Today I received an email from a publisher saying that while the theatres are dark it’s an ideal time to start giving reading playscripts a go, as it creates the same experience you’re missing while you’re not able to see a play.

Our Yorkshire Editor Paul Clarke welcomes the theatre world asking for short term government support, not handouts.

The news that Leicester Haymarket is the latest venue forced into liquidation, and a stark warning from legendary producer Sonia Friedman writing in the Telegraph that British theatre is on the ‘brink of total collapse’ has forced the industry to unite in calling for short term government support.

Our Yorkshire Editor Paul Clarke applauds the streaming of shows but decides it an unsatisfying experience compared to the real thing.

As I sat in my home office watching the free steam of M6 Theatre Company’s A Tiger’s Tale it struck me that it was absolutely no substitute for the real thing.

The news that Nuffield Southampton Theatres has gone into administration could be the harbinger of many more to come as venues and companies grimly hang on as the lockdown decimates their income.

Taking things for granted is part of human nature. We all do it at times.

It seems a lifetime ago, now, that we were free to come and go as we pleased. But the worldwide Coronavirus pandemic heralded a new, albeit temporary, way of life.

On a hill in North East Wales, just one mile from Mold town centre, stands my favourite theatre ever. Theatr Clwyd, although currently closed to the public, is still very much a huge part of the community. While they could they were doing so much for the people around them, from creating creative home packs for their vulnerable company members, taking their food stock to homeless shelters, working with Social Services to identify families in need and filming creative digital content for educational and creative use. Even now, while people are unable to go out, they are encouraging art, creativity and dance through online videos.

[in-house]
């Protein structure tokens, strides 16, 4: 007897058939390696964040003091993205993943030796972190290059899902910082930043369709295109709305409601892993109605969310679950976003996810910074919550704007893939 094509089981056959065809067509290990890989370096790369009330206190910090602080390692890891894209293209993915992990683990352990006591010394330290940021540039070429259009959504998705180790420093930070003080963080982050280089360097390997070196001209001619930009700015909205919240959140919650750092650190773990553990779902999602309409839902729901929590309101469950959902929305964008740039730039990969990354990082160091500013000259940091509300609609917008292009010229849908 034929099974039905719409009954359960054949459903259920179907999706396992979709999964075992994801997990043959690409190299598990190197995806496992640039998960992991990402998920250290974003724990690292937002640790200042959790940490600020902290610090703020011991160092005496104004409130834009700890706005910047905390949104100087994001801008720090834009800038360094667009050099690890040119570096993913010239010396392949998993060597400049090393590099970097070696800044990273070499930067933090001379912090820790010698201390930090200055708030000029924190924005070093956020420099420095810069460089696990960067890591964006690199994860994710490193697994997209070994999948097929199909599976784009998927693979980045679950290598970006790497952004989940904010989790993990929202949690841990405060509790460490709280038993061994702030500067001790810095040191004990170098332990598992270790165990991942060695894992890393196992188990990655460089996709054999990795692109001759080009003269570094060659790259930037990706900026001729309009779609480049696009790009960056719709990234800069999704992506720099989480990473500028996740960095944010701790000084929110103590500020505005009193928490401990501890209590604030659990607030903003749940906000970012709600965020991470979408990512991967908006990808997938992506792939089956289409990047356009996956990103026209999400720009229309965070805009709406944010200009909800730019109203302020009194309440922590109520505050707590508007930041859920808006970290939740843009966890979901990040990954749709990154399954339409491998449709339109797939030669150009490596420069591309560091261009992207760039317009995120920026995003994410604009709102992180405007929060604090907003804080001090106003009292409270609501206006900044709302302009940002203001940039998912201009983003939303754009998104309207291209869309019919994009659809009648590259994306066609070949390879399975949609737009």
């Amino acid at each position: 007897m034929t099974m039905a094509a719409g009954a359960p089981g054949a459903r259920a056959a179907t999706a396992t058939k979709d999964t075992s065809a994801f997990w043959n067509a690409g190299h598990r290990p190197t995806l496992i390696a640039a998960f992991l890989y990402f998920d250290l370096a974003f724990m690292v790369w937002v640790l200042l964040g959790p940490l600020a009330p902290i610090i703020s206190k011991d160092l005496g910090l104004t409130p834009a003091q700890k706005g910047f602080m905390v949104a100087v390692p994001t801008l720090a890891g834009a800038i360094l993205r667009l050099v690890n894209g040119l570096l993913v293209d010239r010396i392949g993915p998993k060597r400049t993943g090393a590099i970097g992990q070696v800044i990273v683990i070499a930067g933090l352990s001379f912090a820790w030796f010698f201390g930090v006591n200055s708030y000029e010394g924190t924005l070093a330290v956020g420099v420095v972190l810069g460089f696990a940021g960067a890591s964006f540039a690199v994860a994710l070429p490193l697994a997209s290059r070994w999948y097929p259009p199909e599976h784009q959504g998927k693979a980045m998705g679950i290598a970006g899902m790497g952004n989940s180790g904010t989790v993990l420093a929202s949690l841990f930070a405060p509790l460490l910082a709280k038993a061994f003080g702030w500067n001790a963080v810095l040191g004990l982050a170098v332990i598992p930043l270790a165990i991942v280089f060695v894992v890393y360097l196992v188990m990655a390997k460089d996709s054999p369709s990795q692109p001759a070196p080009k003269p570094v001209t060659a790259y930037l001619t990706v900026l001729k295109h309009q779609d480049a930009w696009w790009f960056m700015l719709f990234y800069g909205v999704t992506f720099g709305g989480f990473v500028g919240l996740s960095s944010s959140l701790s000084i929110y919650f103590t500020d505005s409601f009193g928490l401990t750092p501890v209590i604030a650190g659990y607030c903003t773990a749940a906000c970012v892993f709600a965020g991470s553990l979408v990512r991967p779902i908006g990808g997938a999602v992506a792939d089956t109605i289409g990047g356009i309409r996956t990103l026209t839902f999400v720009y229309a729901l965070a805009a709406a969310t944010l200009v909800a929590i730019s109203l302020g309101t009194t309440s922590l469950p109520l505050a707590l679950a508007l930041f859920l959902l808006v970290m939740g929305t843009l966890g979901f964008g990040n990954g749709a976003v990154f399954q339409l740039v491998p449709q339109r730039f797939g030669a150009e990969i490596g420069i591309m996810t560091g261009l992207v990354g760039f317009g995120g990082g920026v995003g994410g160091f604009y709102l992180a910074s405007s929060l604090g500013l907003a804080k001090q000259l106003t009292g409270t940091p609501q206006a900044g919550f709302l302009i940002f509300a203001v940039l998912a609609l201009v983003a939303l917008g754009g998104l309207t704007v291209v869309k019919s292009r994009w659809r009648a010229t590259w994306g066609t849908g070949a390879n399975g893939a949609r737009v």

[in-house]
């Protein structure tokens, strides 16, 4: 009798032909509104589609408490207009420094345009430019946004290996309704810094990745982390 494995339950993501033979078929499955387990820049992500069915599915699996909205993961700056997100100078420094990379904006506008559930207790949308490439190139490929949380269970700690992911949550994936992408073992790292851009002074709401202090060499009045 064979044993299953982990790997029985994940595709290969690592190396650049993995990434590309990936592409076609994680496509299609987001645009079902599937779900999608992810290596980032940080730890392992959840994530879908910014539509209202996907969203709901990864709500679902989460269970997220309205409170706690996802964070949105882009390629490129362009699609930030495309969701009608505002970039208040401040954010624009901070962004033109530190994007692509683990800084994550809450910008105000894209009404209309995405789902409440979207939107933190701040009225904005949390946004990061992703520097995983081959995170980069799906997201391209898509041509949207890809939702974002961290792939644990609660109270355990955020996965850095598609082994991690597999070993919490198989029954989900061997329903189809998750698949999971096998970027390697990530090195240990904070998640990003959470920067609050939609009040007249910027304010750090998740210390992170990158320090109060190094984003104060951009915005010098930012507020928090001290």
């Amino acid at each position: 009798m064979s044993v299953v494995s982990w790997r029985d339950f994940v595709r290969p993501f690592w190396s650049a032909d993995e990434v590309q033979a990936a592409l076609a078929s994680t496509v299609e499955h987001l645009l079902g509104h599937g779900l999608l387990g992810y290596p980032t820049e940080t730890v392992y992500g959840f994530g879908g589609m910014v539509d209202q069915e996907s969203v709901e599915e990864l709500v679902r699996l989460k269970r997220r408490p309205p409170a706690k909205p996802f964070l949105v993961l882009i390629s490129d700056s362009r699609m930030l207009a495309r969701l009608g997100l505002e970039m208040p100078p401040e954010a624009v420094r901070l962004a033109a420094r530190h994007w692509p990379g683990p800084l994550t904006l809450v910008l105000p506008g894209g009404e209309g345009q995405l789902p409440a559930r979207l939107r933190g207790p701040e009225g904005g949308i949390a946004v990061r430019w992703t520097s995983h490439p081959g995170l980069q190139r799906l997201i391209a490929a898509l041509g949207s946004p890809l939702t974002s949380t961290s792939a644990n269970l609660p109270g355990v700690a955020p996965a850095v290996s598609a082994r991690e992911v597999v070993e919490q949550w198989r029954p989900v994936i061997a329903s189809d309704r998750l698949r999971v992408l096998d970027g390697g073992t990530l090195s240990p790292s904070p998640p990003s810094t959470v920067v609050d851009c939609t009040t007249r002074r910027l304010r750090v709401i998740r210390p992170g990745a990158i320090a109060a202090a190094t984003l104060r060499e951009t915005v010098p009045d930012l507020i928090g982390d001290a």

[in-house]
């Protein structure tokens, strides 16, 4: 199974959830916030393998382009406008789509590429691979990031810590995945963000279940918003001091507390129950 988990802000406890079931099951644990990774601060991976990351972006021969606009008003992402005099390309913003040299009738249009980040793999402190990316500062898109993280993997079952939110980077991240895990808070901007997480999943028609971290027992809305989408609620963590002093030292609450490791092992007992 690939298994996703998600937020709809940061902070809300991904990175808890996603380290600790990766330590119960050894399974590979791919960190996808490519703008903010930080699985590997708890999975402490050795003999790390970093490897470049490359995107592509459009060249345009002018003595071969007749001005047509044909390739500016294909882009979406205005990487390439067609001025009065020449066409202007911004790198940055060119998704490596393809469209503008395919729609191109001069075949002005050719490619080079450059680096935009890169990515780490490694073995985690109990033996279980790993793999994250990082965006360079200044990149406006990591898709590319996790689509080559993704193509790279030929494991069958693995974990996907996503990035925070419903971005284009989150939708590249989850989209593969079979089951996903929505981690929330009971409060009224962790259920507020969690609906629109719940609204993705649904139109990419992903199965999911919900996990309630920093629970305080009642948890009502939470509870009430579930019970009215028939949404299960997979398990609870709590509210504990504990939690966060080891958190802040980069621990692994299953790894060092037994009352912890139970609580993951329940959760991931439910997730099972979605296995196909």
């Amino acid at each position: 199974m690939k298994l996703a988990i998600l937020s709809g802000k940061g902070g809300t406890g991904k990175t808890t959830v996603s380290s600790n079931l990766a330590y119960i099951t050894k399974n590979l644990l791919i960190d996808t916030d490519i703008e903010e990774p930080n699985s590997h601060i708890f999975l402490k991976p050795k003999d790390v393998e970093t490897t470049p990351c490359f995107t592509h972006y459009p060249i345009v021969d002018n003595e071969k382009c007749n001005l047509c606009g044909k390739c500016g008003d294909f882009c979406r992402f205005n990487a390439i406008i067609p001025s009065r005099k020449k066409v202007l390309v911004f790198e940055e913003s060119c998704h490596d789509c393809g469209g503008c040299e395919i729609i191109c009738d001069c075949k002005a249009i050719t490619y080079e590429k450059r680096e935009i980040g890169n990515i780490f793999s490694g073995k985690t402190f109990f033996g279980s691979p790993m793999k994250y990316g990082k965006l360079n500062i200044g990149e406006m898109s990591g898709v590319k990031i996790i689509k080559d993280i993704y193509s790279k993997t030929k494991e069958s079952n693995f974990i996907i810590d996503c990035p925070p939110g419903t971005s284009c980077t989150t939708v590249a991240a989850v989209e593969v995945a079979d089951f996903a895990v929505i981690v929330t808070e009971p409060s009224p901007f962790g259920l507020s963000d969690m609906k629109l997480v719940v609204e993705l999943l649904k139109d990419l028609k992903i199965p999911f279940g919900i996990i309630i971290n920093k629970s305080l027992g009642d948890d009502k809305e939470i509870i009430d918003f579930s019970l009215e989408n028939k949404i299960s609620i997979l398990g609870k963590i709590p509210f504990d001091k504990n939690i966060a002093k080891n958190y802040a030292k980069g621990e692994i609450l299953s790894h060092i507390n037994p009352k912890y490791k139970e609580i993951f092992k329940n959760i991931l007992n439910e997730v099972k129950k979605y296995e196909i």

Nearly every theatre in the North West holds a certain fond memory but one theatre will always be close to my heart; the theatre of the peaks; Buxton Opera House.

The recent World Theatre Day really brought into focus the old adage you don’t really miss something until it has gone, and that is certainly true as our theatres are closed down.

“My favourite theatre space in the UK, I hope and pray that it survives the financial impact of this current crisis”

During the dark days as our theatres have closed their doors whilst the devastating effects of the Corona virus has on our world of culture, North West End have decided to write about our favourite theatre spaces, their history, productions and why it’s our top choice.

Even before I became a reviewer, some eighteen months ago, I was a regular theatre goer. I know some people think theatre is for luvvies, lushes and darlings; while others think it’s for West End Spectacles. For me, theatre is about taking the pulse of the current culture: The zeitgeist. And seeing life through other eyes.

Hey folks, welcome back to my Porno Chic blog as we get closer to the opening of this all new production of my play. We are deep in rehearsals and everything is going great and the cast are truly incredible. This week however I wanted to discuss something that has been on my mind for the past few months, bringing this play back in the current climate of Me Too movement etc, so here we go, let’s get serious, let’s get in to it.